Apart from maintaining healthy bones, higher levels of vitamin D in the blood may also significantly improve survival in one-third of women diagnosed with breast cancer -- the most common form of cancer in women, a study has found.
A deficiency in the vitamin D levels -- commonly found in sun exposure, fatty fish oils, vitamin supplements, and fortified milks and cereals -- has been associated with the risk for several cancers, the study said.
"We found that women with the highest levels of vitamin D levels had about a 30 per cent better likelihood of survival than women with the lowest levels," said Lawrence H. Kushi, Research Scientist with the Kaiser Permanente -- a not-for-profit health care company in California, US.
This study adds to the evidence that vitamin D may play a key role in cancer prevention and prognosis and is also an important nutrient, Kushi added.
Accoring to researchers, the link between vitamin D and breast cancer may be related to the vitamin role in promoting normal mammary-cell development, and inhibiting the reproduction of and promoting the death of cancer cells.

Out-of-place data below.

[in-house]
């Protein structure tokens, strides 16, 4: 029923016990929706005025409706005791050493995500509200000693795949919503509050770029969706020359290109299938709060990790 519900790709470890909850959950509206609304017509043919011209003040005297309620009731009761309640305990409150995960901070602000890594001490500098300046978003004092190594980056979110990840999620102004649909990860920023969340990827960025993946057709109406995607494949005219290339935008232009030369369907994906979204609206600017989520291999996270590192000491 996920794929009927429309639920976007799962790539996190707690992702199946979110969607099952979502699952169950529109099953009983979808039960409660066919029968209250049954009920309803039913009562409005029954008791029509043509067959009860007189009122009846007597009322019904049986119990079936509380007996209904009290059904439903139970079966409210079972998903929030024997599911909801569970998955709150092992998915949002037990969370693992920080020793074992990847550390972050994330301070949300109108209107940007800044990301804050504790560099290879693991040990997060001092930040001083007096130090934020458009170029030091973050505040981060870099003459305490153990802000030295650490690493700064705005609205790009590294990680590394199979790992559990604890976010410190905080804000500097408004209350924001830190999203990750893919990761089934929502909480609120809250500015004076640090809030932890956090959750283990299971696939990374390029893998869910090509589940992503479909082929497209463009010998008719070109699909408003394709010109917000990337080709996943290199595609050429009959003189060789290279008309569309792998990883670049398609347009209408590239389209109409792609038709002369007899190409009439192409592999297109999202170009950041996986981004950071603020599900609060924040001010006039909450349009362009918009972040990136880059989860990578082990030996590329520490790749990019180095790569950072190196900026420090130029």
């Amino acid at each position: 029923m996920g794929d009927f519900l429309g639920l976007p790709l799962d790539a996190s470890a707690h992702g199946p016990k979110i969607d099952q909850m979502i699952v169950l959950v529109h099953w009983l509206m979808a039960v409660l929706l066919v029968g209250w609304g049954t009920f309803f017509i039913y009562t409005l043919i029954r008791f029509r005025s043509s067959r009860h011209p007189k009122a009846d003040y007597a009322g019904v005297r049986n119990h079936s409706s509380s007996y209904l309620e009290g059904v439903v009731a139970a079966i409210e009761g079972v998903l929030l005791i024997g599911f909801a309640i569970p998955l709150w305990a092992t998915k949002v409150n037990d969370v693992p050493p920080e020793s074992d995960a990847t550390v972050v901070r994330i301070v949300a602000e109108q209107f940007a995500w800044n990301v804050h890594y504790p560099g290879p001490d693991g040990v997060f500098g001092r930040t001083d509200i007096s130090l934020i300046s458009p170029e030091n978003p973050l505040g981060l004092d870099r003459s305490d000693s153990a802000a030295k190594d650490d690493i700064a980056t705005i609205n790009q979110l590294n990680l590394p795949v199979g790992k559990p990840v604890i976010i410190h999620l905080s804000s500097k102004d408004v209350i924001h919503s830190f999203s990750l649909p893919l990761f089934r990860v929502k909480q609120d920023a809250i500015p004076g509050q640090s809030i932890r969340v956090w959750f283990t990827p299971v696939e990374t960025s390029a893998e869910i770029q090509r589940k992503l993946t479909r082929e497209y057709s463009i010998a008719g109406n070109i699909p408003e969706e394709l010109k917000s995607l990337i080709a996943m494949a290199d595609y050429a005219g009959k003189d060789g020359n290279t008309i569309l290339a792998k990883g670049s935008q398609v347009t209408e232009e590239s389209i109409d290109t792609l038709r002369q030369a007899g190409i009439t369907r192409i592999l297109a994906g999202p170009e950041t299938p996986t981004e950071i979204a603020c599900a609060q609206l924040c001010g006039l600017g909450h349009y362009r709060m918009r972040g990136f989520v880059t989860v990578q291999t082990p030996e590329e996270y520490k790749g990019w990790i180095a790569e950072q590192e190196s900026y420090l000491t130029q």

In the study, the team included 1,666 participants who had a diagnosis of invasive breast cancer in 2006 to examine whether levels of a blood biomarker of Vitamin D - 25-hydroxyvitamin D (250HD) - at the time of breast cancer diagnosis were associated with survival.
Higher 250HD blood levels were associated with better overall survival. In premenopausal women, the association of higher blood levels of 250HD and overall survival was stronger.
The study was published online in the journal JAMA Oncology.
(With agency inputs)